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Elmore v. City of Greenwood

United States District Court, D. South Carolina

June 19, 2014

Edward Lee Elmore, Plaintiff,
v.
City of Greenwood, et al., Defendants.

ORDER

KAYMANI D. WEST, Magistrate Judge.

Plaintiff, a former state prisoner, seeks relief pursuant to 42 U.S.C. § 1983. This matter is before the court[1] on Plaintiff's Motion to Compel and Motion to Expand Interrogatories Limit, ECF No. 62, directed at Defendant City of Greenwood. Defendant filed an opposition to Plaintiff's Motion on April 28, 2014. ECF No. 64. This court held a hearing via telephone on June 18, 2014, at which time the Motion was taken under advisement. ECF No. 77. Having considered the parties' arguments as well as their briefs and related filings, the court grants Plaintiff's Motion as set forth herein.

Plaintiff's Motion to Compel

In his Motion to Compel, Plaintiff seeks an order compelling Defendant to respond or more fully respond to Plaintiff's First Set of Interrogatories. ECF No. 62 at 1. Here, Defendant answered only the first 12 of 20 numbered interrogatories served by Plaintiff. ECF No. 62-2. Defendant claimed the interrogatories include unrelated subparts and exceed the 25 interrogatory limit of Federal Rule of Civil Procedure 33. ECF No. 62-6. In his Motion, Plaintiff argues that an interrogatory containing subparts should not be counted multiple times pursuant to Rule 33 if the subpart is logically or factually subsumed within and necessarily related to the primary question. ECF No. 62 at 3. Plaintiff argues that the subparts of its interrogatories "are clearly tied to the common theme of each interrogatory and should not be counted separately." Id. at 7. Therefore, Plaintiff maintains he has only served 20 interrogatories on Defendant which is within the limit imposed by Rule 33. Id. In response, Defendant disagrees and maintains that separate questions should be counted as separate interrogatories, though they may be related. ECF No. 64 at 3. Further, Defendant argues that though subparts may be related to a common theme, that is not enough to conclude that those subparts should not be counted as discrete and separate from the initial interrogatory. Id. At the hearing Plaintiff clarified that he was not challenging the sufficiency of Defendant's responses to the answered interrogatories, but was seeking an order compelling Defendant to respond to unanswered interrogatories.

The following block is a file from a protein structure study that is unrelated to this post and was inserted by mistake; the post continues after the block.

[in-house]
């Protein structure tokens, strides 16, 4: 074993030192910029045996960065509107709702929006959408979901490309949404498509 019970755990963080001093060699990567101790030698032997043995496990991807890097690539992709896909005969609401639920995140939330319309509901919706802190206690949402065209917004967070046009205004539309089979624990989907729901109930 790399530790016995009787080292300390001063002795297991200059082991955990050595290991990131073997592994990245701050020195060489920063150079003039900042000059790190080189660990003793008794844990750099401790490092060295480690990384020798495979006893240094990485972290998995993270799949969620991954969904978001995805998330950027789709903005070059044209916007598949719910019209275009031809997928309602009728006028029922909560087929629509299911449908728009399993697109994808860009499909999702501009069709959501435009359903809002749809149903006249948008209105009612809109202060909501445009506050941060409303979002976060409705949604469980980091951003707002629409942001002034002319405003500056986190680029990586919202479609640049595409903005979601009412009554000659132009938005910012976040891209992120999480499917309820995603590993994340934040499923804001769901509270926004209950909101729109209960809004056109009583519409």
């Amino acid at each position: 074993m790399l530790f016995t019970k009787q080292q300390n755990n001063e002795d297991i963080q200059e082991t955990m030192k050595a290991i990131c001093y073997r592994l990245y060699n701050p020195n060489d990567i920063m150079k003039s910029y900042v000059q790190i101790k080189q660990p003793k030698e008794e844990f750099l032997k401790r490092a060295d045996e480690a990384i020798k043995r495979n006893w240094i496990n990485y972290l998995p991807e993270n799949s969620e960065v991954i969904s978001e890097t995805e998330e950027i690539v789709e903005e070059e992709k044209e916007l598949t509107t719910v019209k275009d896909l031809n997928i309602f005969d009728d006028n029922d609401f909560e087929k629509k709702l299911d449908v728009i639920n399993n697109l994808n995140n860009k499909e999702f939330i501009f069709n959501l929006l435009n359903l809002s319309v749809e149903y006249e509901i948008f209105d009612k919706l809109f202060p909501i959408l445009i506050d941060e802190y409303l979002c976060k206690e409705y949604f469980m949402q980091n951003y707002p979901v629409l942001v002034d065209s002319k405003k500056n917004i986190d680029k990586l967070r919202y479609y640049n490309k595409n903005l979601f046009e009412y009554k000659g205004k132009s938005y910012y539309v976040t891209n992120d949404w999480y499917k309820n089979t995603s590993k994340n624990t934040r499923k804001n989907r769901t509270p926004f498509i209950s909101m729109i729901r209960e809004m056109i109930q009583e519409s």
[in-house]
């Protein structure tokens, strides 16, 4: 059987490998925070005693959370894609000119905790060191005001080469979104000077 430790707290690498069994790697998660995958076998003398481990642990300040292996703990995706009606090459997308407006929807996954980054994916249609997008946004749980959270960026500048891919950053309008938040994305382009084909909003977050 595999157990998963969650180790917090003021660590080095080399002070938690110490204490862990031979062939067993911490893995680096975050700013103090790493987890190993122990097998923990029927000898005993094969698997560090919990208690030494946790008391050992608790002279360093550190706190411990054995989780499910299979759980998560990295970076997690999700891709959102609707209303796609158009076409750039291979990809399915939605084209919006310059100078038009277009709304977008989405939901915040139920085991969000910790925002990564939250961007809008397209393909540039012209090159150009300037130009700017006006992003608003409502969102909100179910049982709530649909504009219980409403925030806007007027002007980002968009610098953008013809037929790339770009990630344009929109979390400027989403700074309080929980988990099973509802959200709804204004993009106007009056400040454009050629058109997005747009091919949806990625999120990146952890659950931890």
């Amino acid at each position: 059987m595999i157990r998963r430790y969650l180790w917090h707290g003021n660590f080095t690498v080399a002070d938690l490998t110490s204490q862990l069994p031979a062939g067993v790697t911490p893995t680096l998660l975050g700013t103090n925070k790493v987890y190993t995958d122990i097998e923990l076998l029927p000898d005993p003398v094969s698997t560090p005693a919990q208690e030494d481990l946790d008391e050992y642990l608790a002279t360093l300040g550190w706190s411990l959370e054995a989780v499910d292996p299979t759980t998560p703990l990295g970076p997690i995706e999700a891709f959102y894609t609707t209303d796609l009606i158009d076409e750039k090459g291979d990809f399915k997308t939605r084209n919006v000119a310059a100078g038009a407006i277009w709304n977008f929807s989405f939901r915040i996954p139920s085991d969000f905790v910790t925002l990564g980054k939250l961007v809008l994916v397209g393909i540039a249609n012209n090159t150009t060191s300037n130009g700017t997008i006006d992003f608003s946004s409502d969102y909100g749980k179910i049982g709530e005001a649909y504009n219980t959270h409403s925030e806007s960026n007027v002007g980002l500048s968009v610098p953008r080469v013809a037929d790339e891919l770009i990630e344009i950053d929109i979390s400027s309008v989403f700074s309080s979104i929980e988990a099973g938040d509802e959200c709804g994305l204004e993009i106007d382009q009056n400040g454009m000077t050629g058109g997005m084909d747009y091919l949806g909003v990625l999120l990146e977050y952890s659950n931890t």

Pursuant to Rule 33(a)(1) of the Federal Rules of Civil Procedure: "Unless otherwise stipulated or ordered by the court, a party may serve on any other party no more than 25 written interrogatories, including all discrete subparts." Federal Rule of Civil Procedure 37 provides that if a party fails to respond to discovery, the party seeking discovery may move for an order compelling production. The decision to grant or to deny a motion to compel discovery rests within the broad discretion of the trial court. See Lone Star Steakhouse & Saloon, Inc. v. Alpha of Va., Inc., 43 F.3d 922, 929 (4th Cir. 1995) (holding the "Court affords a district court substantial discretion in managing discovery and reviews the denial or granting of a motion to compel discovery for abuse of discretion.") (internal citation omitted); LaRouche v. Nat'l Broad. Co., Inc., 780 F.2d 1134, 1139 (4th Cir. 1986) (holding "[a] motion to compel discovery is addressed to the sound discretion of the district court.").

In discussing whether an interrogatory containing subparts should count as one or multiple interrogatories under Rule 33, the Advisory Committee Notes indicate that "[p]arties cannot evade this presumptive limitation through the device of joining as subparts' questions that seek information about discrete separate subjects." Advisory Committee's Note on Fed. Rule Civ. Proc. 33, 146 F.R.D. 401, 675 (1993). However, the Advisory Committee also noted that "a question asking about communications of a particular type should be treated as a single interrogatory even though it requests that the time, place, persons present, and contents be stated separately for each such communication." Id. at 675-76. Federal Practice and Procedure Commentators Wright, Miller and Marcus have looked to advisory committee notes on the subject and found "an interrogatory containing subparts directed at eliciting details concerning a common theme should be considered a single question, [and] an interrogatory with subparts inquiring into discrete areas is likely to be counted as more than one for purposes of the limitation." 8B Wright, Miller, and Marcus, Federal Practice and Procedure, § 2168.1 (3d ed. Supp. 2013).